At eight in the morning, all around Majestic, the city’s main bus-stop, men are sipping rum in bars...
Sweat The Small Stuff
For one week every month, I become an accidental Bangalorean. I was still a minor when my mother died, and my uncle, a lawyer in Bangalore—a city that I had visited five or six times until then—invested my inheritance in a property in Mattikere. And so, for nearly a decade, to clean this big flat that is said to be mine, to pay its electricity bills and maintenance charges, to shake hands with people who still call me “Mr Holla” (my uncle’s name), I have been coming to Bangalore. I find that this is not such an uncommon experience. The flight from Mumbai—where I spend the other three weeks of the month—is full of real-estate developers, who also become Bangaloreans for a few days each month. One of them, who remembers the city from the days when HAL employees were the only ones buying new flats in Indiranagar, tells me he now hates everything in Bangalore, even its famously cool climate. Mumbai, which makes him sweat out his sinus and tonsilitis troubles, which does not have Bangalore’s pollen problem, is a more salubrious city for him. So why is he flying here so often? “I’m in real estate,” he says, as though that were self-explanatory. Everyone in his business is swooping down on Bangalore to see if there is anything left to seize and sell. He even has a tip for me: the land registration office in Devanahalli is the least corrupt and most efficient one.
Message In A Bottle
An Anglo-Indian mining executive from Calcutta once told me he had never seen any place in the world where people drink like they drink in Bangalore. At eight in the morning, all around Majestic, the city’s main bus-stop, men are sipping rum in bars that have flimsy green curtains for doors. A swear word in Kannada or Tamil—the sound of bone hitting bone—and someone comes spinning through the green curtain. It is the same situation every evening, when I walk along the Outer Ring road, stopping at dirty, crowded little bars called Sampige or Mallige, where men are drinking as I have never seen them drink in Mumbai. Karnataka, which acted with such boldness when confronted by AIDS, is responding with Victorian clumsiness to a greater threat. The city is full of posters of a stern Mahatma Gandhi saying, in giant Kannada letters: “Do not drink.” Other than putting up bullying posters, what is the state government doing to deal with working-class alcoholism, I ask a social worker. Nothing, she says. “These men don’t deserve our sympathy, because they beat their wives.” “All of them?” I ask. “All,” she replies, with complete confidence.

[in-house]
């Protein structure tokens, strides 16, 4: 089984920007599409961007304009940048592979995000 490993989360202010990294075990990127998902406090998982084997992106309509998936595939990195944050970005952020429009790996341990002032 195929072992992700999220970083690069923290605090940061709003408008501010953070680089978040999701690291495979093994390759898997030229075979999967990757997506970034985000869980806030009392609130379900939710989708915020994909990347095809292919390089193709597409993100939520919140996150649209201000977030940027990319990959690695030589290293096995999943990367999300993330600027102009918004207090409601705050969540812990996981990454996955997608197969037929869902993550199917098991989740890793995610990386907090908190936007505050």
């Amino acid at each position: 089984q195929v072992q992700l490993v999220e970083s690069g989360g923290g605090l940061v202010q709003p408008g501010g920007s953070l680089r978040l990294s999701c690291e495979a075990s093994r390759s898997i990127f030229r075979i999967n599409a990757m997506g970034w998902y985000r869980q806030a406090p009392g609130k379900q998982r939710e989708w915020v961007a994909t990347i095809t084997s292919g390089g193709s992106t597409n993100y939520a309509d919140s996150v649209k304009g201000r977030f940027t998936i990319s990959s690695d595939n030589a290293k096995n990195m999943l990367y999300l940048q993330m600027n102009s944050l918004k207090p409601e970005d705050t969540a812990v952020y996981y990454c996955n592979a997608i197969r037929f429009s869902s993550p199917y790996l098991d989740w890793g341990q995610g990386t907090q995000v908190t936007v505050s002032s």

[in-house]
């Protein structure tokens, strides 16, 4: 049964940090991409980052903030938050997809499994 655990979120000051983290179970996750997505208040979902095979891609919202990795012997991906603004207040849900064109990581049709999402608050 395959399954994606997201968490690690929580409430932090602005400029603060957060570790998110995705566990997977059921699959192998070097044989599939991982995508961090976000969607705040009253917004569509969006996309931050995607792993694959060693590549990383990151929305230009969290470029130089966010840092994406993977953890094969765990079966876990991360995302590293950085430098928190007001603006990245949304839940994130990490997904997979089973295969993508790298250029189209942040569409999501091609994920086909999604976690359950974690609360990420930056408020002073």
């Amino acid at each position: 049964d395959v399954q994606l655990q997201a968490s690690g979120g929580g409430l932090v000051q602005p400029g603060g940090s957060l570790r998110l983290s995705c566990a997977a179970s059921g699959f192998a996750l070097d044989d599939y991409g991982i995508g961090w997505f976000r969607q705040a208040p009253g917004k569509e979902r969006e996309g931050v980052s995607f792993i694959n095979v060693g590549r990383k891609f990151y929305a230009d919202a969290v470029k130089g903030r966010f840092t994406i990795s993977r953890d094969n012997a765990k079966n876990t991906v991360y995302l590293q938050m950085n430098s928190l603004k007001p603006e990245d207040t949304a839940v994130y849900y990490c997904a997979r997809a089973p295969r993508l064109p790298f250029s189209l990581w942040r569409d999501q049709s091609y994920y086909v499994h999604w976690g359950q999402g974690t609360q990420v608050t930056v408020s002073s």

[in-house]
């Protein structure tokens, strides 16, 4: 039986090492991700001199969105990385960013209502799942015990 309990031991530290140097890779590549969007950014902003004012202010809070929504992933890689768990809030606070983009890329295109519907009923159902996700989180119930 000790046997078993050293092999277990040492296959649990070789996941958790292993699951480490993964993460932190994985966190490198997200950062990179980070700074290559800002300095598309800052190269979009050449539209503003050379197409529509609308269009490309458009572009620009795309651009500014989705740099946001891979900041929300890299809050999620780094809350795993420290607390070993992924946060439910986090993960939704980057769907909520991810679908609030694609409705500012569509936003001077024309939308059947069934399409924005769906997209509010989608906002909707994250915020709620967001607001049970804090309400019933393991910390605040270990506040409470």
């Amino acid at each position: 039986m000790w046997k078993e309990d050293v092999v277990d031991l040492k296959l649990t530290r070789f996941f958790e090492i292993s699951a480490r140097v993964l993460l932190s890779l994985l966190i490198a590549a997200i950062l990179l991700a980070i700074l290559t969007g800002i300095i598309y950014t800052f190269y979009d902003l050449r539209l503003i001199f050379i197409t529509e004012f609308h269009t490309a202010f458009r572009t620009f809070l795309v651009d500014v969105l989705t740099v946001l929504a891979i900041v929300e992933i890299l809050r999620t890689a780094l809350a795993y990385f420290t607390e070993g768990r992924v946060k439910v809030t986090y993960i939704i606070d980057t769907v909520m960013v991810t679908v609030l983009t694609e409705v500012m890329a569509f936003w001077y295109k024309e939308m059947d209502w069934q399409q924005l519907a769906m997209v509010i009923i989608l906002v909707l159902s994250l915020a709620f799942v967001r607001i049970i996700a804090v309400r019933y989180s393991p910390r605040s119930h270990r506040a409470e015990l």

Taxi Cab Confidential
Bangalore, not Mumbai, is cinema city for me. In the morning, I took the bus to Cottonpet to watch an old Sivaji Ganesan film at the all-Tamil theatre there. Now, I am being driven to Marathahalli to see Agent Vinod. Ramesh, my regular taxi-driver, is taking me there with some reluctance, since he wants me to go see Prasad, a new Kannada film, instead. Over the past year, Ramesh and I have been going across the state, as part of my plan to visit all the districts of Karnataka (we have done the entire state up to Shimoga; we’ll be going north later in the year). Either through the gossip he picks up in his taxi-driving job, or through his conscientious reading of the tabloid Hi Bengaluru, Ramesh is a treasury of outrageous information about the city’s famous residents. Today, we are discussing state politics: will Yediyurappa return to the chief minister’s chair, kicking out the incumbent, Sadananda Gowda? I am rooting for Sadananda because he is from South Canara, where I grew up. Ramesh is also rooting for Sadananda, because they are both members of the Vokkaliga caste.
Everything that is wrong with Karnataka is present right here, in this taxi.
I am at my favourite book store in the city, Ankita Pustaka in Basavanagudi, to buy this year’s hottest Kannada novel: Gopalakrishna Pai’s Swapna Saraswat, the story of the migration of the Saraswat community from Goa after the Portuguese invasion. The first few pages are intriguing. Across the road is Vidyarthi Bhavan, the famous tiffin place, where a portrait of my grandfather hangs. I am about to go there with a copy of Pai’s novel (which is being translated into English), when the lady at the counter tells me that U.R. Ananthamurthy is visiting next week to autograph his new book, a collection of critical essays. Why don’t I come back to meet the great writer? I would love to—but by then, I will be an accidental Mumbaikar.
There was a rumour at the Forum mall that Chetan Bhagat was visiting. The women shoppers grew so excited that I knew I had no chance of meeting him, and left.
Former Time journalist Aravind Adiga is the Booker Prize-winning author of The White Tiger
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